Note

In HEVC, only QP=4 is truly lossless quantization, and thus when encoding losslesly x265 uses QP=4 internally in its RDO decisions.

Near-lossless Encoding

Near-lossless conditions are a quite a bit more interesting. Normal ABR rate control will allow one to scale the bitrate up to the point where quantization is entirely bypassed (QP <= 4), but even at this point there is a lot of SSIM left on the table because of the DCT transforms, which are not lossless:

./x265 ../test-720p.y4m o.bin --preset medium --bitrate 40000 --ssim
encoded 721 frames in 326.62s (2.21 fps), 39750.56 kb/s, SSIM Mean Y: 0.9990703 (30.317 dB)

./x265 ../test-720p.y4m o.bin --preset medium --bitrate 50000 --ssim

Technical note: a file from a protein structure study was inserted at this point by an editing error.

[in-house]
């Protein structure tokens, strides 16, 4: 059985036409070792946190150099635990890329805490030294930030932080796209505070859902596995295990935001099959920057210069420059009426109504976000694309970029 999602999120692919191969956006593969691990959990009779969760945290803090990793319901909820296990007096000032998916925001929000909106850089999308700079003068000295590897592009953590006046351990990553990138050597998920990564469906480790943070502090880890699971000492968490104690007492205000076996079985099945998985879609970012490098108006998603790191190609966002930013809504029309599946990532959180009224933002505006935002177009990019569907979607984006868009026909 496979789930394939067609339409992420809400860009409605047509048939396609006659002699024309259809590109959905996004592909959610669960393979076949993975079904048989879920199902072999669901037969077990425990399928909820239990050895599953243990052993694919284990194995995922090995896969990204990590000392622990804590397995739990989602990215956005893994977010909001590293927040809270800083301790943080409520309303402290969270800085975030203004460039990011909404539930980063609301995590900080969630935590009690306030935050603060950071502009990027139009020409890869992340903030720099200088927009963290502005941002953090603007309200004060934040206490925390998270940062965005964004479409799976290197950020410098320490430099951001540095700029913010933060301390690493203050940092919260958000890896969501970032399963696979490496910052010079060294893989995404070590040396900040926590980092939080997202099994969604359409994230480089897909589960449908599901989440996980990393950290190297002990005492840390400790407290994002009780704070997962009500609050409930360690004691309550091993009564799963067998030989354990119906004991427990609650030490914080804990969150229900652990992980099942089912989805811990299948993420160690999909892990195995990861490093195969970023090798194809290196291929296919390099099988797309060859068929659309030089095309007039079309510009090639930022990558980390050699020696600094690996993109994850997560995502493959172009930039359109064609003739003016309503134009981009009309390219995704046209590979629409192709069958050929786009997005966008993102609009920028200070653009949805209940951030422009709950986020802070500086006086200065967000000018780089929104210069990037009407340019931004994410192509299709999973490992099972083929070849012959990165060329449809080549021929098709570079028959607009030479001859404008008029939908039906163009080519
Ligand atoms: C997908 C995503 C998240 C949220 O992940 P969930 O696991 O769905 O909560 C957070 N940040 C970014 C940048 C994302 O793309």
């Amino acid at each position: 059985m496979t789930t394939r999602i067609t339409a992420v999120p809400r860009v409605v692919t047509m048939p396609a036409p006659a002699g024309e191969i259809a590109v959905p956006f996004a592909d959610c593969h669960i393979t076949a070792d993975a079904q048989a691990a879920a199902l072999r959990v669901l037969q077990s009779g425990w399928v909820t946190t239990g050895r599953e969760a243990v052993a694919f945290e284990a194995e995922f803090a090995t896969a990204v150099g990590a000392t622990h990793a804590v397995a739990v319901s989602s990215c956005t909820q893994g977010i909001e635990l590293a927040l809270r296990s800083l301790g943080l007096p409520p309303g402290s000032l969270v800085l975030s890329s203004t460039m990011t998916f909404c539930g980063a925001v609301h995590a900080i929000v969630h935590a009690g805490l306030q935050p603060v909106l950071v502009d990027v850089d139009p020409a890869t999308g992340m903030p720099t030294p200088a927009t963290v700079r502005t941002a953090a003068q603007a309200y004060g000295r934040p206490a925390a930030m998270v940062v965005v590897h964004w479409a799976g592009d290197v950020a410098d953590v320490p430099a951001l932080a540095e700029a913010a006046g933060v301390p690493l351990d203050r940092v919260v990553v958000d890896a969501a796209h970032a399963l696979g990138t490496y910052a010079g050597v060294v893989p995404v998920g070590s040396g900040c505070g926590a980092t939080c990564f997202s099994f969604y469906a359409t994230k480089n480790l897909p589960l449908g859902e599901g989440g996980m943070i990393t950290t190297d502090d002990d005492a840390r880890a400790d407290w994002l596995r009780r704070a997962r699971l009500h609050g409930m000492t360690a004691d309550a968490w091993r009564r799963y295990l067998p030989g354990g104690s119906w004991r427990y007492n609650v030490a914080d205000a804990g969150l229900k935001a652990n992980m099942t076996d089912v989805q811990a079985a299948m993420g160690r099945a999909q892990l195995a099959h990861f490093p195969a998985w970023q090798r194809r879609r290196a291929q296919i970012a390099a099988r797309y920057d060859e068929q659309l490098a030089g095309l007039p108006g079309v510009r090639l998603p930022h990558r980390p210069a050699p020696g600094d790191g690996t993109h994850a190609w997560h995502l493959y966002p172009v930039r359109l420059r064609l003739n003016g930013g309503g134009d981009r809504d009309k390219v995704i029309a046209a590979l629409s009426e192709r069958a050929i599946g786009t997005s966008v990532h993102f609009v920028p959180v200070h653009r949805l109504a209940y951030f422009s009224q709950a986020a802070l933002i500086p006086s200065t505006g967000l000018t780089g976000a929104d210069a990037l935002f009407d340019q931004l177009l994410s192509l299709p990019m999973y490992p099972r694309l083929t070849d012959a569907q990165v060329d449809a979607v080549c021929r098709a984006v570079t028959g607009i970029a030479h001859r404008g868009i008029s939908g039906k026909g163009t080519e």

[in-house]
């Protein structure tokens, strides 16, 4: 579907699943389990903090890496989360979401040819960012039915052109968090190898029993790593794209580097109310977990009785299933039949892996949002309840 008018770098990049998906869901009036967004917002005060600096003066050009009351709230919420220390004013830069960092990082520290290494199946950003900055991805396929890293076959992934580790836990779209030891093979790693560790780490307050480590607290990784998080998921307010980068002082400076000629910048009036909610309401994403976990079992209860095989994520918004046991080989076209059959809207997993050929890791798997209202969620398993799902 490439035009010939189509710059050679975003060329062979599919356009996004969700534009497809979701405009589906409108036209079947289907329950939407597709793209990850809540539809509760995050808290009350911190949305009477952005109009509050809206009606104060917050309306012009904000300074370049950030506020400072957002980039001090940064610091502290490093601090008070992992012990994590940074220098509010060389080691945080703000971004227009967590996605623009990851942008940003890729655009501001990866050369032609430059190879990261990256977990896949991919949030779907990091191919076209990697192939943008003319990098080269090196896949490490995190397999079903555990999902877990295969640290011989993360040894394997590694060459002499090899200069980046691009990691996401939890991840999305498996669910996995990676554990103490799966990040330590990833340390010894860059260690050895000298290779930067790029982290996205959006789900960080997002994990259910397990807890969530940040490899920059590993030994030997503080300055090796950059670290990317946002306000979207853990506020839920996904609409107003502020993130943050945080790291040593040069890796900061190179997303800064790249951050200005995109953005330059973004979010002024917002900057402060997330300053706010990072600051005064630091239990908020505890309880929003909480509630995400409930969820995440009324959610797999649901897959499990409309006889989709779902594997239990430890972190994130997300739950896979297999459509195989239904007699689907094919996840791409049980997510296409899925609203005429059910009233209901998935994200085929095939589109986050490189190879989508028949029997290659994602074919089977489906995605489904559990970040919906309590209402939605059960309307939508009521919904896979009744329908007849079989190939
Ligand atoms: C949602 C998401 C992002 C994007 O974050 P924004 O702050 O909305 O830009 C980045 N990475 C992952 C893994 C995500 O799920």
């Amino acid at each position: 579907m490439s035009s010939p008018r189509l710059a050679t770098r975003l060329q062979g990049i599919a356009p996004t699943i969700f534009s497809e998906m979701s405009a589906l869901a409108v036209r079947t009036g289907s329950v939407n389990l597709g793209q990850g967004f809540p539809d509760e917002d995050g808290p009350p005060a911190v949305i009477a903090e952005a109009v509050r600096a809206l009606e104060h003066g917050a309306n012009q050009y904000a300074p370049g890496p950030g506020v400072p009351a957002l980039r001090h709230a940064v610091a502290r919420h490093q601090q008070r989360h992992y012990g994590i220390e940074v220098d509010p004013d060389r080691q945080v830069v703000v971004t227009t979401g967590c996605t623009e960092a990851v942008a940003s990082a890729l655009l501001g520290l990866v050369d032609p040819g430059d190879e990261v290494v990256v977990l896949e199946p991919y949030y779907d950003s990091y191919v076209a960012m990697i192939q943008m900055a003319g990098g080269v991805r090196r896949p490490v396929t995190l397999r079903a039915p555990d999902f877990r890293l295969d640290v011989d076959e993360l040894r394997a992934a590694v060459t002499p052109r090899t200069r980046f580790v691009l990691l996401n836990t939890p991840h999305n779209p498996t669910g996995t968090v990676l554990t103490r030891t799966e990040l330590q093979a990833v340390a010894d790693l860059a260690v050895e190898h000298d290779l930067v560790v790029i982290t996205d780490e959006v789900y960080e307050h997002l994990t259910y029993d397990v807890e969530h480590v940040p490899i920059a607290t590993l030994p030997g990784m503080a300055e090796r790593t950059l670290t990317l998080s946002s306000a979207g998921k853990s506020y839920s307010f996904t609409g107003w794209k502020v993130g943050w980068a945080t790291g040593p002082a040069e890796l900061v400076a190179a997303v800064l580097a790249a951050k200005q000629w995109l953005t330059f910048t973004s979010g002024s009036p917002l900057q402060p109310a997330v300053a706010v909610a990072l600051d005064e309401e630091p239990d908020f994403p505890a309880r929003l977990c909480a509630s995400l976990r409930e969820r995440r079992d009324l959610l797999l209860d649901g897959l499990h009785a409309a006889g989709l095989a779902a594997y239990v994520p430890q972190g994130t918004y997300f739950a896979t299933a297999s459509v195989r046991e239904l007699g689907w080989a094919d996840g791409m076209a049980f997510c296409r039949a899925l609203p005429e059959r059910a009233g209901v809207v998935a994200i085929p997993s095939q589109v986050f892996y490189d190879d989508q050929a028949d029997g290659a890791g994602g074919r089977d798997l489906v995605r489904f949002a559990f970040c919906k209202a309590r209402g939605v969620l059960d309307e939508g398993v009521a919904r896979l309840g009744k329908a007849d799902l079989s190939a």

encoded 721 frames in 349.27s (2.06 fps), 44326.84 kb/s, SSIM Mean Y: 0.9994134 (32.316 dB)

./x265 ../test-720p.y4m o.bin --preset medium --bitrate 60000 --ssim
encoded 721 frames in 360.04s (2.00 fps), 45394.50 kb/s, SSIM Mean Y: 0.9994823 (32.859 dB)

For the encoder to get over this quality plateau, one must enable lossless coding at the CU level with --cu-lossless. It tells the encoder to evaluate trans-quant bypass as a coding option for each CU, and to pick the option with the best rate-distortion characteristics.

The --cu-lossless option is very expensive, computationally, and it only has a positive effect when the QP is extremely low, allowing RDO to spend a large amount of bits to make small improvements to quality. So this option should only be enabled when you are encoding near-lossless bitstreams: